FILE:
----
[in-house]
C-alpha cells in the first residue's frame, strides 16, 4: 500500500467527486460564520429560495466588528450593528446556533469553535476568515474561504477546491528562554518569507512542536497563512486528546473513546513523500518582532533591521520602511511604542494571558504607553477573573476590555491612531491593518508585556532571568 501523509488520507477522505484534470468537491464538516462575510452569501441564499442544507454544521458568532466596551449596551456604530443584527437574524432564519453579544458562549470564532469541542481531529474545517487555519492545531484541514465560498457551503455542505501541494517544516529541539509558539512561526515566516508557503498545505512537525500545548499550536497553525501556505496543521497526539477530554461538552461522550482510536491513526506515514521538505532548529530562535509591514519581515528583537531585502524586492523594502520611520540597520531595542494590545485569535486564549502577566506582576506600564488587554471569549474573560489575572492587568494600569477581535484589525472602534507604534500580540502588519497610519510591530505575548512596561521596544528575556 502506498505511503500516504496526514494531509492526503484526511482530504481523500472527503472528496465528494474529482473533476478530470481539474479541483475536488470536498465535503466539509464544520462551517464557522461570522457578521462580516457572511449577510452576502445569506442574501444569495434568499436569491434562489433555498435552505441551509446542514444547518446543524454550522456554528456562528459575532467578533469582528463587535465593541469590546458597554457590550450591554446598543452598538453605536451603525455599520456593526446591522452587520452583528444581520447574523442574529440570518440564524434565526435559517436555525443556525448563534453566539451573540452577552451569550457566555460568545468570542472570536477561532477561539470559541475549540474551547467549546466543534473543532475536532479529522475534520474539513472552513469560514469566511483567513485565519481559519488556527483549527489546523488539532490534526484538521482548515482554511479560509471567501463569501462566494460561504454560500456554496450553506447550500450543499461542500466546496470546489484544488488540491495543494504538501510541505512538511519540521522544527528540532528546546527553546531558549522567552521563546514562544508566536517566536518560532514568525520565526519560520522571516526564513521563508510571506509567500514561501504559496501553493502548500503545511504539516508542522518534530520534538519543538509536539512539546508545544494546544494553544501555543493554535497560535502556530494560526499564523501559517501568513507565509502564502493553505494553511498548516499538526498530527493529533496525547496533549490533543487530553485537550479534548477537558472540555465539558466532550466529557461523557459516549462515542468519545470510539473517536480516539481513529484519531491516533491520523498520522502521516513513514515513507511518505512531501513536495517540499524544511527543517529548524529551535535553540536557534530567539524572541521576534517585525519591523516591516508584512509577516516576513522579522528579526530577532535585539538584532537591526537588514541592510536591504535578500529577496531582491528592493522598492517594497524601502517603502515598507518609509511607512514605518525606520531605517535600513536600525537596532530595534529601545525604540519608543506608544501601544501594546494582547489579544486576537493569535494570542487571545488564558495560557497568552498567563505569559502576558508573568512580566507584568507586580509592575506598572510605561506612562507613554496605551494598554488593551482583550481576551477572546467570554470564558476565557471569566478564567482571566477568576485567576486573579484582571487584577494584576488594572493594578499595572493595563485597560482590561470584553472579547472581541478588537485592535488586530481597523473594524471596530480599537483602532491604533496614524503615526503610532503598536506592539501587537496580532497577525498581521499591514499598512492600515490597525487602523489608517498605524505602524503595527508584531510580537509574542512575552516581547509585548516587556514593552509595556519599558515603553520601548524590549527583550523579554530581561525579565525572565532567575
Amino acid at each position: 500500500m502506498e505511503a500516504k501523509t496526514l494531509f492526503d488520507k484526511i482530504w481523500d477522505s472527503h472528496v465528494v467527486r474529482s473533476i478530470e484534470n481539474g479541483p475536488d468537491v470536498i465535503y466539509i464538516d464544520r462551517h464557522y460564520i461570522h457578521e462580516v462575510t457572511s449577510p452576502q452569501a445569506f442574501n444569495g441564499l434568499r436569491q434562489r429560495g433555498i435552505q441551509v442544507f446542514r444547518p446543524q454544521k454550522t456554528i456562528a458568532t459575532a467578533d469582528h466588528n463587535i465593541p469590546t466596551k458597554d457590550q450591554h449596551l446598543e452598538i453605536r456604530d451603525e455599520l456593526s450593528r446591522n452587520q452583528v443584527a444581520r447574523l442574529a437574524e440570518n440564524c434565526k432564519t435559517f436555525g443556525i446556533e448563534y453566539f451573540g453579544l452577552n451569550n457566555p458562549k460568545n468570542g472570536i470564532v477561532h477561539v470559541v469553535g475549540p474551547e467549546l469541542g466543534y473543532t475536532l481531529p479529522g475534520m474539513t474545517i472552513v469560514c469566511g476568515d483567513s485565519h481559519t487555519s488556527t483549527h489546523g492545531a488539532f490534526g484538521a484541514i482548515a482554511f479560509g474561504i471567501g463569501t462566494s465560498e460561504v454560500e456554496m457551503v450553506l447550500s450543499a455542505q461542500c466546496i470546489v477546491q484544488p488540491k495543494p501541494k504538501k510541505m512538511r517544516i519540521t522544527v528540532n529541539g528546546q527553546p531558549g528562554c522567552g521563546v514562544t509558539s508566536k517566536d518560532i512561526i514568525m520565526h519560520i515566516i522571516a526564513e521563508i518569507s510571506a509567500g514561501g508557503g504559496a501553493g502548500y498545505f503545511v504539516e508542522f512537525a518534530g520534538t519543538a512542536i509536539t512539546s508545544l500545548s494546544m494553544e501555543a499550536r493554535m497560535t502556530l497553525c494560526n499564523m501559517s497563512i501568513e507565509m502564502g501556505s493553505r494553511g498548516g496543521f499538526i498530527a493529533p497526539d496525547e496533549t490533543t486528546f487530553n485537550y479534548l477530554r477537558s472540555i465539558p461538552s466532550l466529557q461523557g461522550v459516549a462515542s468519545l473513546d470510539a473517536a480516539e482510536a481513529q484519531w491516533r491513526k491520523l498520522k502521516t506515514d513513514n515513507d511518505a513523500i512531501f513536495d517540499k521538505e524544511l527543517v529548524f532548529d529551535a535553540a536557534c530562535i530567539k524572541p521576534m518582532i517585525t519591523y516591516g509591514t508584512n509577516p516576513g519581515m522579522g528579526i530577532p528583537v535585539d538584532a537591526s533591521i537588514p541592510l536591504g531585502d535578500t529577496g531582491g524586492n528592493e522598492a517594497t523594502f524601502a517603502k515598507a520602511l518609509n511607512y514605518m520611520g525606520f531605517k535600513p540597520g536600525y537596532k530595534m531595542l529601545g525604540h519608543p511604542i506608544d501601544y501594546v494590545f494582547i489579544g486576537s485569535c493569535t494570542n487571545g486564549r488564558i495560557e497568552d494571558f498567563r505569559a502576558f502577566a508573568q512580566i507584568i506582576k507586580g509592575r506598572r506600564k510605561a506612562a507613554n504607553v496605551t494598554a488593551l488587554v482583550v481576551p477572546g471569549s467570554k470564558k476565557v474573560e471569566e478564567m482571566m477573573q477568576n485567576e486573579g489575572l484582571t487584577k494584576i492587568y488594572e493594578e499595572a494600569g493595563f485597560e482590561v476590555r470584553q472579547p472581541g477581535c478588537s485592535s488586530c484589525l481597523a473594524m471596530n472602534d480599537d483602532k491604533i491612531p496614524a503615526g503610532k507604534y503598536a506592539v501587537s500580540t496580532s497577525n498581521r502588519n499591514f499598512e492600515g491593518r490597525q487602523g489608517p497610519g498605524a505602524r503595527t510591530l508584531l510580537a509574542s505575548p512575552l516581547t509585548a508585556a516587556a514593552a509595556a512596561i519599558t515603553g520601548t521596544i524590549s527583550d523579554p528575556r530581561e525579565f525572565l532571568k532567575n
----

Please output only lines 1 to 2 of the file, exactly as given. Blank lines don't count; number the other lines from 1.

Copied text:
[in-house]
C-alpha cells in the first residue's frame, strides 16, 4: 500500500467527486460564520429560495466588528450593528446556533469553535476568515474561504477546491528562554518569507512542536497563512486528546473513546513523500518582532533591521520602511511604542494571558504607553477573573476590555491612531491593518508585556532571568 501523509488520507477522505484534470468537491464538516462575510452569501441564499442544507454544521458568532466596551449596551456604530443584527437574524432564519453579544458562549470564532469541542481531529474545517487555519492545531484541514465560498457551503455542505501541494517544516529541539509558539512561526515566516508557503498545505512537525500545548499550536497553525501556505496543521497526539477530554461538552461522550482510536491513526506515514521538505532548529530562535509591514519581515528583537531585502524586492523594502520611520540597520531595542494590545485569535486564549502577566506582576506600564488587554471569549474573560489575572492587568494600569477581535484589525472602534507604534500580540502588519497610519510591530505575548512596561521596544528575556 502506498505511503500516504496526514494531509492526503484526511482530504481523500472527503472528496465528494474529482473533476478530470481539474479541483475536488470536498465535503466539509464544520462551517464557522461570522457578521462580516457572511449577510452576502445569506442574501444569495434568499436569491434562489433555498435552505441551509446542514444547518446543524454550522456554528456562528459575532467578533469582528463587535465593541469590546458597554457590550450591554446598543452598538453605536451603525455599520456593526446591522452587520452583528444581520447574523442574529440570518440564524434565526435559517436555525443556525448563534453566539451573540452577552451569550457566555460568545468570542472570536477561532477561539470559541475549540474551547467549546466543534473543532475536532479529522475534520474539513472552513469560514469566511483567513485565519481559519488556527483549527489546523488539532490534526484538521482548515482554511479560509471567501463569501462566494460561504454560500456554496450553506447550500450543499461542500466546496470546489484544488488540491495543494504538501510541505512538511519540521522544527528540532528546546527553546531558549522567552521563546514562544508566536517566536518560532514568525520565526519560520522571516526564513521563508510571506509567500514561501504559496501553493502548500503545511504539516508542522518534530520534538519543538509536539512539546508545544494546544494553544501555543493554535497560535502556530494560526499564523501559517501568513507565509502564502493553505494553511498548516499538526498530527493529533496525547496533549490533543487530553485537550479534548477537558472540555465539558466532550466529557461523557459516549462515542468519545470510539473517536480516539481513529484519531491516533491520523498520522502521516513513514515513507511518505512531501513536495517540499524544511527543517529548524529551535535553540536557534530567539524572541521576534517585525519591523516591516508584512509577516516576513522579522528579526530577532535585539538584532537591526537588514541592510536591504535578500529577496531582491528592493522598492517594497524601502517603502515598507518609509511607512514605518525606520531605517535600513536600525537596532530595534529601545525604540519608543506608544501601544501594546494582547489579544486576537493569535494570542487571545488564558495560557497568552498567563505569559502576558508573568512580566507584568507586580509592575506598572510605561506612562507613554496605551494598554488593551482583550481576551477572546467570554470564558476565557471569566478564567482571566477568576485567576486573579484582571487584577494584576488594572493594578499595572493595563485597560482590561470584553472579547472581541478588537485592535488586530481597523473594524471596530480599537483602532491604533496614524503615526503610532503598536506592539501587537496580532497577525498581521499591514499598512492600515490597525487602523489608517498605524505602524503595527508584531510580537509574542512575552516581547509585548516587556514593552509595556519599558515603553520601548524590549527583550523579554530581561525579565525572565532567575